"All we did was post it on a Monster.com-equivalent site," Mr. Oelkers said. " "Here's this job, you get paid 2.5 million yen for an hour of work, please apply.' The budget on this deal was extremely small. It just went viral in Japan and around the world."
Other anniversary promotions included a free pizza every year for people born on the same date that Domino's was founded in Japan, free pizza for every 25th person to order online and gold slice trophies for anyone ordering all 73 products on the menu. A contest to name the best-looking delivery man was suspended after someone rigged a computer to vote repeatedly for a short, chubby candidate, eventually crashing the system.
In keeping with its out-of-this-world antics, Domino's announced last summer that it would build the first-ever pizza store on the moon. The chain worked with space agency JAXA (the Japanese equivalent of NASA), Honda and other high-profile companies to detail plans for the construction, including an engineer's presentation and funding breakdown for the lunar outpost. (Total price tag for Domino's pizza joint on the moon: $21 billion.)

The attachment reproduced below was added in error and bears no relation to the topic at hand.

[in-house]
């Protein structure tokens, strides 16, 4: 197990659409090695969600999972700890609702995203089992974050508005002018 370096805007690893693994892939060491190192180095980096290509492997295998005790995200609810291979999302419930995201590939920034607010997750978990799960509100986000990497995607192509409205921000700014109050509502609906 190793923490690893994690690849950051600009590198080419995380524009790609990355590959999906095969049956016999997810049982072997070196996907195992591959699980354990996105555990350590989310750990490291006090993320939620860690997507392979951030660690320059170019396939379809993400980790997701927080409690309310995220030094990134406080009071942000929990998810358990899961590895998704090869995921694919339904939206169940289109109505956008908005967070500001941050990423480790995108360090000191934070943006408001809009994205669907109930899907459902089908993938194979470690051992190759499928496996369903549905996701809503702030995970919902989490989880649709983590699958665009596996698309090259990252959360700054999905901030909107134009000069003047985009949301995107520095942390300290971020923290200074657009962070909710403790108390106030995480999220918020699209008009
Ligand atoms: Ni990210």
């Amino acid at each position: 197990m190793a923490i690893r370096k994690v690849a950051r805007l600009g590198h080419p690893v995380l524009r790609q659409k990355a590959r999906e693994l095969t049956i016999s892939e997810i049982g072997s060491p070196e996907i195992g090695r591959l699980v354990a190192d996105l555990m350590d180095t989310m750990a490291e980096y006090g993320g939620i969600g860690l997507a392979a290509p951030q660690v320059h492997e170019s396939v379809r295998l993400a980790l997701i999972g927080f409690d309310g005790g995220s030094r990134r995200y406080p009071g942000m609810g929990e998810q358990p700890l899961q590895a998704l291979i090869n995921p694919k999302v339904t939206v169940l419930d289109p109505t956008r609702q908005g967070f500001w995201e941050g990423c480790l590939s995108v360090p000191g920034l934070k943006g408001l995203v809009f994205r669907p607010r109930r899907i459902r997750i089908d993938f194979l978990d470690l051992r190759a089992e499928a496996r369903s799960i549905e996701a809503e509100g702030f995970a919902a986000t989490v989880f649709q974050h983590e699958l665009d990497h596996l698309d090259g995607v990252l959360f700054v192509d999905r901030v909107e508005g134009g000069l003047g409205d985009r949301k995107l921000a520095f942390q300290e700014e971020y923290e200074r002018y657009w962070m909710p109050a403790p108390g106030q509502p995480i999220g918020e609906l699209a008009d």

"We wanted to come up with something that no others would think of, but we wanted to take a serious approach to this project," Mr. Ikeda said.
"We considered that ... people wouldn't take it seriously, so other entities needed to collaborate with us," he continued. "[Then] people started thinking, "How serious are they? They might be really serious.' That's what we wanted everyone to think."